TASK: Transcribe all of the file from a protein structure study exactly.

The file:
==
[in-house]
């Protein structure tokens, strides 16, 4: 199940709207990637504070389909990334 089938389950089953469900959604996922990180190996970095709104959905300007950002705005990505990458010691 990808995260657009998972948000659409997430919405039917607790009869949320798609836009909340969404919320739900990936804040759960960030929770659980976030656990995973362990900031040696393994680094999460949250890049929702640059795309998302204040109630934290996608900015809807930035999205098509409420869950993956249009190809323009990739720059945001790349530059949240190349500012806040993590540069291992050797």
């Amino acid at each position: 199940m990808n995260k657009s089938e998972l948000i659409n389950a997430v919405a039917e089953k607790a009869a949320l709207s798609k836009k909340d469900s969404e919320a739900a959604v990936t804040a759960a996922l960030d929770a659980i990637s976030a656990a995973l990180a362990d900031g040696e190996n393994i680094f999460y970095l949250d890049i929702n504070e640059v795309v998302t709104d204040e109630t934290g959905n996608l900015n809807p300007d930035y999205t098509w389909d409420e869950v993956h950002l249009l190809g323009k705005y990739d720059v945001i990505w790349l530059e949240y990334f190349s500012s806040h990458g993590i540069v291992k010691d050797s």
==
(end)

[in-house]
């Protein structure tokens, strides 16, 4: 199940709207990637504070389909990334 089938389950089953469900959604996922990180190996970095709104959905300007950002705005990505990458010691 990808995260657009998972948000659409997430919405039917607790009869949320798609836009909340969404919320739900990936804040759960960030929770659980976030656990995973362990900031040696393994680094999460949250890049929702640059795309998302204040109630934290996608900015809807930035999205098509409420869950993956249009190809323009990739720059945001790349530059949240190349500012806040993590540069291992050797």
């Amino acid at each position: 199940m990808n995260k657009s089938e998972l948000i659409n389950a997430v919405a039917e089953k607790a009869a949320l709207s798609k836009k909340d469900s969404e919320a739900a959604v990936t804040a759960a996922l960030d929770a659980i990637s976030a656990a995973l990180a362990d900031g040696e190996n393994i680094f999460y970095l949250d890049i929702n504070e640059v795309v998302t709104d204040e109630t934290g959905n996608l900015n809807p300007d930035y999205t098509w389909d409420e869950v993956h950002l249009l190809g323009k705005y990739d720059v945001i990505w790349l530059e949240y990334f190349s500012s806040h990458g993590i540069v291992k010691d050797s």